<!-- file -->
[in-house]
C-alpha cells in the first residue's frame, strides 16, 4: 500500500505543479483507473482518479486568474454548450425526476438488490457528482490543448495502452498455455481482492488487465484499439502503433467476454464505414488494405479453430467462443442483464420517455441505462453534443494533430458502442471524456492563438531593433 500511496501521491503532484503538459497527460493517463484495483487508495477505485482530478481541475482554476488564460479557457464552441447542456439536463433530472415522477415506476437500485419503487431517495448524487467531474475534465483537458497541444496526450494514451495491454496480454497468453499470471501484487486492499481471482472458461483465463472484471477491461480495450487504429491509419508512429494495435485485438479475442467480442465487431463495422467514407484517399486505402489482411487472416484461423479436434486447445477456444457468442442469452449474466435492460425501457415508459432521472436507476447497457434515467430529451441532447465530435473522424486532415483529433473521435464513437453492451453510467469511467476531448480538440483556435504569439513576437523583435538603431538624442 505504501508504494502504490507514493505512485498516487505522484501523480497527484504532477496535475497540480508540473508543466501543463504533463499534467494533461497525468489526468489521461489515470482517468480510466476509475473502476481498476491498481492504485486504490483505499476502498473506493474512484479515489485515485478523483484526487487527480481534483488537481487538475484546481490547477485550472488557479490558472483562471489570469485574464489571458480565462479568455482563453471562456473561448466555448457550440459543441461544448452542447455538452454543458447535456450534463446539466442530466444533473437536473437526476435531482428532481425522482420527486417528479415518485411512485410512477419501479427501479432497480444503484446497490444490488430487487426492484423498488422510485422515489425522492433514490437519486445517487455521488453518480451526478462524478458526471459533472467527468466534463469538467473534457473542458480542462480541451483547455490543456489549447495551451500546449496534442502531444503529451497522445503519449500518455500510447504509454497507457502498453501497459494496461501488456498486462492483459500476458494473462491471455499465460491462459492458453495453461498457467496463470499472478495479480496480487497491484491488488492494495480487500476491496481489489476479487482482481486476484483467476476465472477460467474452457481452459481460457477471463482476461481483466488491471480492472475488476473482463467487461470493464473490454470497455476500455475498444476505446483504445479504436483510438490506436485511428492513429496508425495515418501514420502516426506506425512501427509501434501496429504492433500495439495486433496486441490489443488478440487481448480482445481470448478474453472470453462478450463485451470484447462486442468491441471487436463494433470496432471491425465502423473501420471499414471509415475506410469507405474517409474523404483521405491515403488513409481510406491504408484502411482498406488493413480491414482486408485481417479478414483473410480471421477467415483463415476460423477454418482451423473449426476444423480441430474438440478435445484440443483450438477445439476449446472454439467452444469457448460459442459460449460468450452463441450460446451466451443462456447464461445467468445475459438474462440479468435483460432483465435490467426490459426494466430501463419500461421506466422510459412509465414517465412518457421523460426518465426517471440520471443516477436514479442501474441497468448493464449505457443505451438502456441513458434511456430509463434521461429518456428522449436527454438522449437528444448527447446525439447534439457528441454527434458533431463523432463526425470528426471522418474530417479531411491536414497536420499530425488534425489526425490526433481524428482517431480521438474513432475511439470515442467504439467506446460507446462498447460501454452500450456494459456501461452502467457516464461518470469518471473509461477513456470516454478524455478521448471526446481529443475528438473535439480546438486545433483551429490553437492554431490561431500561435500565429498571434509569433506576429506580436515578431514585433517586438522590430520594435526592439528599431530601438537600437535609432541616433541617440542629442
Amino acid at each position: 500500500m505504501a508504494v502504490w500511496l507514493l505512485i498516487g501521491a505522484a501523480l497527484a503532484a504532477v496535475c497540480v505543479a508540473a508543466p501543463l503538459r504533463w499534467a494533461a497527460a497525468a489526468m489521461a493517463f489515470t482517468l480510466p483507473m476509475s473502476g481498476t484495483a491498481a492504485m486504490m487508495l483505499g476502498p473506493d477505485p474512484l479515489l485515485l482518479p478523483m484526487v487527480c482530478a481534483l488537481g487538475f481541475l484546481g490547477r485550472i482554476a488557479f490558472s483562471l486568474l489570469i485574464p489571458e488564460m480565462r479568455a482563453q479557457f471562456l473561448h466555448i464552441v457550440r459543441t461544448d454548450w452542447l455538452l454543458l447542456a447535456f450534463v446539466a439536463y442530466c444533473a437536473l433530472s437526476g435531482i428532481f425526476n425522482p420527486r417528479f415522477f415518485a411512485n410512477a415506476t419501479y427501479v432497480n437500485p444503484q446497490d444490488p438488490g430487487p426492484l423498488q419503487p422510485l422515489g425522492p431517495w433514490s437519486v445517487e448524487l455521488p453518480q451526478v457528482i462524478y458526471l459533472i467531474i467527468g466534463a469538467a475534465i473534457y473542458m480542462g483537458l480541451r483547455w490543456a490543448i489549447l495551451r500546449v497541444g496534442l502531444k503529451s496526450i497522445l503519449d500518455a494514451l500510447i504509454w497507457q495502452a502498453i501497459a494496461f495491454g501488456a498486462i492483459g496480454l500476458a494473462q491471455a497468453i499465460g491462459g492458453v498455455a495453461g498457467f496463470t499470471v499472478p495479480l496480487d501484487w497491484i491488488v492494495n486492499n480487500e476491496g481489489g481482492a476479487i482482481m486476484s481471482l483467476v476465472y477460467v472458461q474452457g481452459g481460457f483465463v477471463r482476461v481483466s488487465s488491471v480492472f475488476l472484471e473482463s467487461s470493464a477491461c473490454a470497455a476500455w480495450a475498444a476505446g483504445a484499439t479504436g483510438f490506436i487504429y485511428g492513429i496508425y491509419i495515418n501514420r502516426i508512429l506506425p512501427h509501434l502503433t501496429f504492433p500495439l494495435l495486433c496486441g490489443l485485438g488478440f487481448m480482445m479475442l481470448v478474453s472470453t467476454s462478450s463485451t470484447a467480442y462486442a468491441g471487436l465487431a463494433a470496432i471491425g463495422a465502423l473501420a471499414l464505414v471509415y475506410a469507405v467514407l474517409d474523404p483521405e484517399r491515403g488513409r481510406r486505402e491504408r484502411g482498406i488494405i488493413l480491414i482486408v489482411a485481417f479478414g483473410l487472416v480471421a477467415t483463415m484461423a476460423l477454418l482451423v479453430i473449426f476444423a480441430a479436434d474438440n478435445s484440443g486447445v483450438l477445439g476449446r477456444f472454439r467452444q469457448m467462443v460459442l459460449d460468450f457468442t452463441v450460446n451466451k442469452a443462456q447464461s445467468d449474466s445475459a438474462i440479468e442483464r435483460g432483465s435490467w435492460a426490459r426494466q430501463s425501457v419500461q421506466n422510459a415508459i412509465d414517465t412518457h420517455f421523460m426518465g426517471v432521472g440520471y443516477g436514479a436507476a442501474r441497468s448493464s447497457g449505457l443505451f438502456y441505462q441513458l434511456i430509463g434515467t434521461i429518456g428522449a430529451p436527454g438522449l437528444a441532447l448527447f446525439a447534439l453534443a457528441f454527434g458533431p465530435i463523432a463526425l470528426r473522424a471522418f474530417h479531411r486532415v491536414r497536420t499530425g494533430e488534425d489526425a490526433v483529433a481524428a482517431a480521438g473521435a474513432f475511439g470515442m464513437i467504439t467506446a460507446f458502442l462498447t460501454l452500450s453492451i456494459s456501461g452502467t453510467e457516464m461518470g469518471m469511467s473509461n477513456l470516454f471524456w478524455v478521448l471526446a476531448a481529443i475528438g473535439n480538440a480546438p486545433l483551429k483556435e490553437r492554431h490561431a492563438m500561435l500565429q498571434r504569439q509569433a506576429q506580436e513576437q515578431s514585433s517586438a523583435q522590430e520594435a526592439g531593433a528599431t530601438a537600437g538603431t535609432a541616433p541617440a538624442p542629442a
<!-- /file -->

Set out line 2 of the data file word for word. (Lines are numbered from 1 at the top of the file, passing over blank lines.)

C-alpha cells in the first residue's frame, strides 16, 4: 500500500505543479483507473482518479486568474454548450425526476438488490457528482490543448495502452498455455481482492488487465484499439502503433467476454464505414488494405479453430467462443442483464420517455441505462453534443494533430458502442471524456492563438531593433 500511496501521491503532484503538459497527460493517463484495483487508495477505485482530478481541475482554476488564460479557457464552441447542456439536463433530472415522477415506476437500485419503487431517495448524487467531474475534465483537458497541444496526450494514451495491454496480454497468453499470471501484487486492499481471482472458461483465463472484471477491461480495450487504429491509419508512429494495435485485438479475442467480442465487431463495422467514407484517399486505402489482411487472416484461423479436434486447445477456444457468442442469452449474466435492460425501457415508459432521472436507476447497457434515467430529451441532447465530435473522424486532415483529433473521435464513437453492451453510467469511467476531448480538440483556435504569439513576437523583435538603431538624442 505504501508504494502504490507514493505512485498516487505522484501523480497527484504532477496535475497540480508540473508543466501543463504533463499534467494533461497525468489526468489521461489515470482517468480510466476509475473502476481498476491498481492504485486504490483505499476502498473506493474512484479515489485515485478523483484526487487527480481534483488537481487538475484546481490547477485550472488557479490558472483562471489570469485574464489571458480565462479568455482563453471562456473561448466555448457550440459543441461544448452542447455538452454543458447535456450534463446539466442530466444533473437536473437526476435531482428532481425522482420527486417528479415518485411512485410512477419501479427501479432497480444503484446497490444490488430487487426492484423498488422510485422515489425522492433514490437519486445517487455521488453518480451526478462524478458526471459533472467527468466534463469538467473534457473542458480542462480541451483547455490543456489549447495551451500546449496534442502531444503529451497522445503519449500518455500510447504509454497507457502498453501497459494496461501488456498486462492483459500476458494473462491471455499465460491462459492458453495453461498457467496463470499472478495479480496480487497491484491488488492494495480487500476491496481489489476479487482482481486476484483467476476465472477460467474452457481452459481460457477471463482476461481483466488491471480492472475488476473482463467487461470493464473490454470497455476500455475498444476505446483504445479504436483510438490506436485511428492513429496508425495515418501514420502516426506506425512501427509501434501496429504492433500495439495486433496486441490489443488478440487481448480482445481470448478474453472470453462478450463485451470484447462486442468491441471487436463494433470496432471491425465502423473501420471499414471509415475506410469507405474517409474523404483521405491515403488513409481510406491504408484502411482498406488493413480491414482486408485481417479478414483473410480471421477467415483463415476460423477454418482451423473449426476444423480441430474438440478435445484440443483450438477445439476449446472454439467452444469457448460459442459460449460468450452463441450460446451466451443462456447464461445467468445475459438474462440479468435483460432483465435490467426490459426494466430501463419500461421506466422510459412509465414517465412518457421523460426518465426517471440520471443516477436514479442501474441497468448493464449505457443505451438502456441513458434511456430509463434521461429518456428522449436527454438522449437528444448527447446525439447534439457528441454527434458533431463523432463526425470528426471522418474530417479531411491536414497536420499530425488534425489526425490526433481524428482517431480521438474513432475511439470515442467504439467506446460507446462498447460501454452500450456494459456501461452502467457516464461518470469518471473509461477513456470516454478524455478521448471526446481529443475528438473535439480546438486545433483551429490553437492554431490561431500561435500565429498571434509569433506576429506580436515578431514585433517586438522590430520594435526592439528599431530601438537600437535609432541616433541617440542629442